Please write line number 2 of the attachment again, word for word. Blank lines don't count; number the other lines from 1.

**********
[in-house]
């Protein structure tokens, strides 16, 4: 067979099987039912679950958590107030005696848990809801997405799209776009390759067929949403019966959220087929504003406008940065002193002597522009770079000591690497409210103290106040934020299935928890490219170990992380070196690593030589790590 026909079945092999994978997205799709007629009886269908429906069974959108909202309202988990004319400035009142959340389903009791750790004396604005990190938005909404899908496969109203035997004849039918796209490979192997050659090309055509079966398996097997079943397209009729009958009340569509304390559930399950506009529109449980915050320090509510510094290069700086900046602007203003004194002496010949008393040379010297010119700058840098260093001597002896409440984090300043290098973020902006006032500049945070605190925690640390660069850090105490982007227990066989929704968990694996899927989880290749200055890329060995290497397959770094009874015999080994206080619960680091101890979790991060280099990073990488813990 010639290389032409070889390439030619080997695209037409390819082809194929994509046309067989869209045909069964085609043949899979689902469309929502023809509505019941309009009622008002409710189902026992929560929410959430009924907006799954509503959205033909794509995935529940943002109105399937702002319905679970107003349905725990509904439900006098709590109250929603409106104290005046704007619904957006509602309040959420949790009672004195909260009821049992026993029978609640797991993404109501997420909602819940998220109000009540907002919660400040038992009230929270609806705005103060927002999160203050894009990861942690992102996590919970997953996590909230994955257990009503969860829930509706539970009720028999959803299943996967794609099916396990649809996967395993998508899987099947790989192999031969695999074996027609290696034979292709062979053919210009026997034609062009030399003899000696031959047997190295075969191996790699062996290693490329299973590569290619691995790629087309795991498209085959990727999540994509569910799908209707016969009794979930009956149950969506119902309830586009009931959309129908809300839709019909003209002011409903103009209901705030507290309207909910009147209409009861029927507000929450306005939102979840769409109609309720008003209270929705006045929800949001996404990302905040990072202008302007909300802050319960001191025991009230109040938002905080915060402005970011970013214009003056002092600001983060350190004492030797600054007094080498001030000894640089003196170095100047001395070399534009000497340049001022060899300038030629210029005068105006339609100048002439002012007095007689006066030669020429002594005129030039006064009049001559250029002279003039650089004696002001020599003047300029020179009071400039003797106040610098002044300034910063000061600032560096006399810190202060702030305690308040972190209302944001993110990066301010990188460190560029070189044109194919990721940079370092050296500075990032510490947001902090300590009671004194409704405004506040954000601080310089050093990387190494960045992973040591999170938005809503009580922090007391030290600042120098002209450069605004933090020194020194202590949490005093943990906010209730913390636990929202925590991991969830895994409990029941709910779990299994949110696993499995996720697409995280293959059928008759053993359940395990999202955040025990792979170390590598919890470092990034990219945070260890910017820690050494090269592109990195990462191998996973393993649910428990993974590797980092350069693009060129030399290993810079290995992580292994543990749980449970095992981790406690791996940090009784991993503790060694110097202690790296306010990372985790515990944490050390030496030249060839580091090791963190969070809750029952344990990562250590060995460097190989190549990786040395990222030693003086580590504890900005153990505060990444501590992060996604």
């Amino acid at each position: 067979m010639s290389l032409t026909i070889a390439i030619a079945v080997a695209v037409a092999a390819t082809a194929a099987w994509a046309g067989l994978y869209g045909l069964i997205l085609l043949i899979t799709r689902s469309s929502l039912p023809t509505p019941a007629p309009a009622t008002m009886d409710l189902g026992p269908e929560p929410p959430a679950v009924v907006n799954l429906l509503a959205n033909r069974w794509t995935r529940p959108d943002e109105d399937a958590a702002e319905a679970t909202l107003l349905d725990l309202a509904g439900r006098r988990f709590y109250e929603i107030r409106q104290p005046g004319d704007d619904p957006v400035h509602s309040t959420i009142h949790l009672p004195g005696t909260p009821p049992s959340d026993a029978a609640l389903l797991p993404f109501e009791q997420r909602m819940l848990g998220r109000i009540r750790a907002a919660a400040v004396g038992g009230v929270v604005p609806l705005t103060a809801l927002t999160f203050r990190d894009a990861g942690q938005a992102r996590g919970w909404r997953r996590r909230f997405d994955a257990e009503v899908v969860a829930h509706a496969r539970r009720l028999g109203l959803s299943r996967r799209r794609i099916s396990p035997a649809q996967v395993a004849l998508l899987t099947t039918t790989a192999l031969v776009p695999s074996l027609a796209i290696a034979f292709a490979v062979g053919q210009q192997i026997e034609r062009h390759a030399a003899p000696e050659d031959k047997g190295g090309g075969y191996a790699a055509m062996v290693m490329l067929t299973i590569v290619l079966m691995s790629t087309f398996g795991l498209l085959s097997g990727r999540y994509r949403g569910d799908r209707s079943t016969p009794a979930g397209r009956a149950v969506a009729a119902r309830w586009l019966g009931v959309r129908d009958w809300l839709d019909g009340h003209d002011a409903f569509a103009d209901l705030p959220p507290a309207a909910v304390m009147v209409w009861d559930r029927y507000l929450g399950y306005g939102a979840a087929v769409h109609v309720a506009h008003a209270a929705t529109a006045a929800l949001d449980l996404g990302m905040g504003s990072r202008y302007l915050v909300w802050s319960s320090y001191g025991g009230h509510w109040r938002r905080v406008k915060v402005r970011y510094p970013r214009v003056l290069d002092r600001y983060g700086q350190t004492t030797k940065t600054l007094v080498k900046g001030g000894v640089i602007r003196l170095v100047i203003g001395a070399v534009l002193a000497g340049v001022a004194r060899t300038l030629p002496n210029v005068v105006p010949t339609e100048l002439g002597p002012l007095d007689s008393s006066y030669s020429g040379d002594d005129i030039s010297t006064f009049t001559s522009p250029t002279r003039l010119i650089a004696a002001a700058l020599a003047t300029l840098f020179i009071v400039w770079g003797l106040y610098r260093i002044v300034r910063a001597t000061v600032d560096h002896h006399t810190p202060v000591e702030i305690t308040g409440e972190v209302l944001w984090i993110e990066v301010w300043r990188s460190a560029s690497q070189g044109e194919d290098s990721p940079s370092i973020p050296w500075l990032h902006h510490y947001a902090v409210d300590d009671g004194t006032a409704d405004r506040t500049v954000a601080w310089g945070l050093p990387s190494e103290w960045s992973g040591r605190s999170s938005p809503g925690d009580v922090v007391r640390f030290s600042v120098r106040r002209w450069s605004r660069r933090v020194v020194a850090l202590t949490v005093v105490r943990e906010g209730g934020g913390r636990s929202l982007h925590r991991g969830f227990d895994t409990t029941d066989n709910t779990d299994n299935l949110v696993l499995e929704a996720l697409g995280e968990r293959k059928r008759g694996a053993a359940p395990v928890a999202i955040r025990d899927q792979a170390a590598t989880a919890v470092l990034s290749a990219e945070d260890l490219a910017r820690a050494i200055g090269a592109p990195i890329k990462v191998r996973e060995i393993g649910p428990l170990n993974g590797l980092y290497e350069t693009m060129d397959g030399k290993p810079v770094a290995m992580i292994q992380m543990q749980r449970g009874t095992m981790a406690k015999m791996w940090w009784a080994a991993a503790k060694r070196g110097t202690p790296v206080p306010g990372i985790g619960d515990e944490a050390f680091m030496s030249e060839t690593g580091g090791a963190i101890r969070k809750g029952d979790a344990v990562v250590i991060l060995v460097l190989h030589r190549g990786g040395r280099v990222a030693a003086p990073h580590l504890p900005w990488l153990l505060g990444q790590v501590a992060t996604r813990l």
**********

């Protein structure tokens, strides 16, 4: 067979099987039912679950958590107030005696848990809801997405799209776009390759067929949403019966959220087929504003406008940065002193002597522009770079000591690497409210103290106040934020299935928890490219170990992380070196690593030589790590 026909079945092999994978997205799709007629009886269908429906069974959108909202309202988990004319400035009142959340389903009791750790004396604005990190938005909404899908496969109203035997004849039918796209490979192997050659090309055509079966398996097997079943397209009729009958009340569509304390559930399950506009529109449980915050320090509510510094290069700086900046602007203003004194002496010949008393040379010297010119700058840098260093001597002896409440984090300043290098973020902006006032500049945070605190925690640390660069850090105490982007227990066989929704968990694996899927989880290749200055890329060995290497397959770094009874015999080994206080619960680091101890979790991060280099990073990488813990 010639290389032409070889390439030619080997695209037409390819082809194929994509046309067989869209045909069964085609043949899979689902469309929502023809509505019941309009009622008002409710189902026992929560929410959430009924907006799954509503959205033909794509995935529940943002109105399937702002319905679970107003349905725990509904439900006098709590109250929603409106104290005046704007619904957006509602309040959420949790009672004195909260009821049992026993029978609640797991993404109501997420909602819940998220109000009540907002919660400040038992009230929270609806705005103060927002999160203050894009990861942690992102996590919970997953996590909230994955257990009503969860829930509706539970009720028999959803299943996967794609099916396990649809996967395993998508899987099947790989192999031969695999074996027609290696034979292709062979053919210009026997034609062009030399003899000696031959047997190295075969191996790699062996290693490329299973590569290619691995790629087309795991498209085959990727999540994509569910799908209707016969009794979930009956149950969506119902309830586009009931959309129908809300839709019909003209002011409903103009209901705030507290309207909910009147209409009861029927507000929450306005939102979840769409109609309720008003209270929705006045929800949001996404990302905040990072202008302007909300802050319960001191025991009230109040938002905080915060402005970011970013214009003056002092600001983060350190004492030797600054007094080498001030000894640089003196170095100047001395070399534009000497340049001022060899300038030629210029005068105006339609100048002439002012007095007689006066030669020429002594005129030039006064009049001559250029002279003039650089004696002001020599003047300029020179009071400039003797106040610098002044300034910063000061600032560096006399810190202060702030305690308040972190209302944001993110990066301010990188460190560029070189044109194919990721940079370092050296500075990032510490947001902090300590009671004194409704405004506040954000601080310089050093990387190494960045992973040591999170938005809503009580922090007391030290600042120098002209450069605004933090020194020194202590949490005093943990906010209730913390636990929202925590991991969830895994409990029941709910779990299994949110696993499995996720697409995280293959059928008759053993359940395990999202955040025990792979170390590598919890470092990034990219945070260890910017820690050494090269592109990195990462191998996973393993649910428990993974590797980092350069693009060129030399290993810079290995992580292994543990749980449970095992981790406690791996940090009784991993503790060694110097202690790296306010990372985790515990944490050390030496030249060839580091090791963190969070809750029952344990990562250590060995460097190989190549990786040395990222030693003086580590504890900005153990505060990444501590992060996604």